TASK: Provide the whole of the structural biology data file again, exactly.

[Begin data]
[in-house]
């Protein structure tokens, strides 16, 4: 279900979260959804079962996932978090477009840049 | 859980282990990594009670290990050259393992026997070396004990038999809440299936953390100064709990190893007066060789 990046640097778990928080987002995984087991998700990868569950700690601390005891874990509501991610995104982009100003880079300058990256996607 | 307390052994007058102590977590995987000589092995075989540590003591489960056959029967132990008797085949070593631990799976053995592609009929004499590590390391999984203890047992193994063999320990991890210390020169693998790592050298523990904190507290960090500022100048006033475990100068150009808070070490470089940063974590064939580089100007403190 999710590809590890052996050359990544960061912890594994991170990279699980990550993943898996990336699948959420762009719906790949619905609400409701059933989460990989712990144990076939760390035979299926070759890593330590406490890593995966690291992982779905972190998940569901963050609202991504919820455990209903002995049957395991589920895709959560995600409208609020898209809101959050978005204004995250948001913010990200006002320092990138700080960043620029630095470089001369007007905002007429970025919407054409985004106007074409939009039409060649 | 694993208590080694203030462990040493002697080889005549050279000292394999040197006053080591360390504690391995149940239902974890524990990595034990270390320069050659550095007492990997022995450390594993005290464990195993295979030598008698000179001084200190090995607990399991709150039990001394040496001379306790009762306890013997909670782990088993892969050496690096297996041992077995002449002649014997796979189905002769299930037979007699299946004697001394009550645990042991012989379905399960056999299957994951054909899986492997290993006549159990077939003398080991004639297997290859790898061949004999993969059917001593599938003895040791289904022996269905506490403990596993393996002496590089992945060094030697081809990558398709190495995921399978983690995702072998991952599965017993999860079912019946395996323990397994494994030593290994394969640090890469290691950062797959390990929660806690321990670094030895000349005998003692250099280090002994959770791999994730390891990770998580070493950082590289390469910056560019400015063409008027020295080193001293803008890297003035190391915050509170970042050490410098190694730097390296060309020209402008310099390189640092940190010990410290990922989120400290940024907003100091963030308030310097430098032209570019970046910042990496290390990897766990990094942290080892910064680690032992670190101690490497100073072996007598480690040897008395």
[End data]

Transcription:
[in-house]
């Protein structure tokens, strides 16, 4: 279900979260959804079962996932978090477009840049 | 859980282990990594009670290990050259393992026997070396004990038999809440299936953390100064709990190893007066060789 990046640097778990928080987002995984087991998700990868569950700690601390005891874990509501991610995104982009100003880079300058990256996607 | 307390052994007058102590977590995987000589092995075989540590003591489960056959029967132990008797085949070593631990799976053995592609009929004499590590390391999984203890047992193994063999320990991890210390020169693998790592050298523990904190507290960090500022100048006033475990100068150009808070070490470089940063974590064939580089100007403190 999710590809590890052996050359990544960061912890594994991170990279699980990550993943898996990336699948959420762009719906790949619905609400409701059933989460990989712990144990076939760390035979299926070759890593330590406490890593995966690291992982779905972190998940569901963050609202991504919820455990209903002995049957395991589920895709959560995600409208609020898209809101959050978005204004995250948001913010990200006002320092990138700080960043620029630095470089001369007007905002007429970025919407054409985004106007074409939009039409060649 | 694993208590080694203030462990040493002697080889005549050279000292394999040197006053080591360390504690391995149940239902974890524990990595034990270390320069050659550095007492990997022995450390594993005290464990195993295979030598008698000179001084200190090995607990399991709150039990001394040496001379306790009762306890013997909670782990088993892969050496690096297996041992077995002449002649014997796979189905002769299930037979007699299946004697001394009550645990042991012989379905399960056999299957994951054909899986492997290993006549159990077939003398080991004639297997290859790898061949004999993969059917001593599938003895040791289904022996269905506490403990596993393996002496590089992945060094030697081809990558398709190495995921399978983690995702072998991952599965017993999860079912019946395996323990397994494994030593290994394969640090890469290691950062797959390990929660806690321990670094030895000349005998003692250099280090002994959770791999994730390891990770998580070493950082590289390469910056560019400015063409008027020295080193001293803008890297003035190391915050509170970042050490410098190694730097390296060309020209402008310099390189640092940190010990410290990922989120400290940024907003100091963030308030310097430098032209570019970046910042990496290390990897766990990094942290080892910064680690032992670190101690490497100073072996007598480690040897008395």